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Actuarial valuation of gratuity, leave and pension schemes (Actuary)     04 September 2009
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Dear Group members:



While going through few discussions here and also from the general understanding of our new clients, I believe that there is a gap in general understanding regarding what actuarial valuations are all about. Being from a professional actuarial firm and qualified actuary myself, I think I should take steps to increase awareness about the same - hope this post proves helpful to fellow HR and Finance professionals.


Need for actuarial valuations

Actuarial valuations in India are mostly done for accounting purposes - under AS 15 (revised, 2005), IAS 19 or US GAAP (FAS 87/88/158), as they are mandatory requirements issued by the relevant accounting body. However, actuarial valuations are also done for calculating contribution rate for funded schemes and during mergers & acquisitions.


Types of schemes covered under AS 15 (revised, 2005)

Within Indian accounting framework, AS 15 (revised, 2005) deals with the accounting of employee benefits. AS 15 requires that actuarial valuation should be done in respect of following employee benefits:

1. Gratuity

2. Leave benefits (for both encashable and non-encashable leaves)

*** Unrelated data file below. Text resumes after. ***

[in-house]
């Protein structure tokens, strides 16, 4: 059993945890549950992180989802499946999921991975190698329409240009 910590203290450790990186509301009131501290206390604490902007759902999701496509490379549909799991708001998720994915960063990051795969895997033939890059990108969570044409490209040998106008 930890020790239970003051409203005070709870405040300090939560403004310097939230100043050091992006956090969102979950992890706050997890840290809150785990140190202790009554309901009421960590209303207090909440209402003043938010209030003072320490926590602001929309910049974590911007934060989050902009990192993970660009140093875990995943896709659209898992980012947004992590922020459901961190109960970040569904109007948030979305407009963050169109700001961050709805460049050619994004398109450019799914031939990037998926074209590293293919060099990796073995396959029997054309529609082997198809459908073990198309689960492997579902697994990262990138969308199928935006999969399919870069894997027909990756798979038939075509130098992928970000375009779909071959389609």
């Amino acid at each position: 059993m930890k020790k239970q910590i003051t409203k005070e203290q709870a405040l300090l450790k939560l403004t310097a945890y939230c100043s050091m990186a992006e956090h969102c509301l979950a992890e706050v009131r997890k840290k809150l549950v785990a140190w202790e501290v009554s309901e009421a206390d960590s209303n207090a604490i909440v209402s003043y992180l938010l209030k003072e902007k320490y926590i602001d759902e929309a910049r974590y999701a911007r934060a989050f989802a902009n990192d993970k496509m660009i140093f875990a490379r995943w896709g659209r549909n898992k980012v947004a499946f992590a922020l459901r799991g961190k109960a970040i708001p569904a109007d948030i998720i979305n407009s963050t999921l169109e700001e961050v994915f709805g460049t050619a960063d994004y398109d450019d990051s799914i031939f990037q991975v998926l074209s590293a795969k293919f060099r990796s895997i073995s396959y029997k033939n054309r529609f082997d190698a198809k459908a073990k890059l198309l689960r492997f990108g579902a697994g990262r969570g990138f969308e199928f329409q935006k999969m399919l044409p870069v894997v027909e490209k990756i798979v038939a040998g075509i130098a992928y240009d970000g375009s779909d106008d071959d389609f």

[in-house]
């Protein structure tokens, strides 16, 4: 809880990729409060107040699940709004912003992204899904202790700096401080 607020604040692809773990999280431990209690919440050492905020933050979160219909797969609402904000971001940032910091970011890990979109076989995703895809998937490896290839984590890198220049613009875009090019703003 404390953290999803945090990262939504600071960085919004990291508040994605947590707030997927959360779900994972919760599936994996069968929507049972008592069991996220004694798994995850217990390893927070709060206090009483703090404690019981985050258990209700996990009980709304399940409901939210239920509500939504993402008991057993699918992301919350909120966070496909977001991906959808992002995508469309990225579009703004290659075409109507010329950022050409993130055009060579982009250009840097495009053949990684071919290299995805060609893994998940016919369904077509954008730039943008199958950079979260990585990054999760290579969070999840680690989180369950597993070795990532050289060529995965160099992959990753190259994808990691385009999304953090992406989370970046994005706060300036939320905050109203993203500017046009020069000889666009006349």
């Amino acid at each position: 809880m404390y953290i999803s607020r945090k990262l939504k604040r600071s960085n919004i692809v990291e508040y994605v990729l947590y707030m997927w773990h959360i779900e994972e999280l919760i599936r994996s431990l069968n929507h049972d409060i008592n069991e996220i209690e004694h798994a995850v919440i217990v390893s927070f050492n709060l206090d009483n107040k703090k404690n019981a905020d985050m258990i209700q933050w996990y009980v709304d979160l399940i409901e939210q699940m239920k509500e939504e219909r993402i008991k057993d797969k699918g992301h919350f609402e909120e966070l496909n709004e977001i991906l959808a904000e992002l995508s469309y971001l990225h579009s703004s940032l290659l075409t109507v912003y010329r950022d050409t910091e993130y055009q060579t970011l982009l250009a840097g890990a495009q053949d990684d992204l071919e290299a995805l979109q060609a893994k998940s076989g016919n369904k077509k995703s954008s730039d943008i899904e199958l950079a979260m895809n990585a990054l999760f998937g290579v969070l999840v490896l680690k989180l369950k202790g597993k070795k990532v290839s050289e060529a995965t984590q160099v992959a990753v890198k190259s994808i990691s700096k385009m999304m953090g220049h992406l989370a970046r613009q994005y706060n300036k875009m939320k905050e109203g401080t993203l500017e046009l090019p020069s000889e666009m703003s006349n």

3. Pension schemes (including both defined benefit and defined contribution schemes which guarantee a minimum investment return)

4. Exempt Provident Fund (those PFs managed in-house and not by EPFO)

5. Long-term service awards (e.g. awards given on completion of certain number of years of service or at retirement)

6. Bonus and profit-sharing arrangements

7. Leaves for leisure and travel purposes


Please note that actuarial valuation is not required for:

1. Defined Contribution pension schemes where no investment return guarantee is provided

2. Leaves which cannot be carried forward beyond one year


Actuarial valuation results

The actuary calculates the following as per provisions of AS 15 for each applicable employee benefit scheme, which then need to be disclosed in company's annual accounts: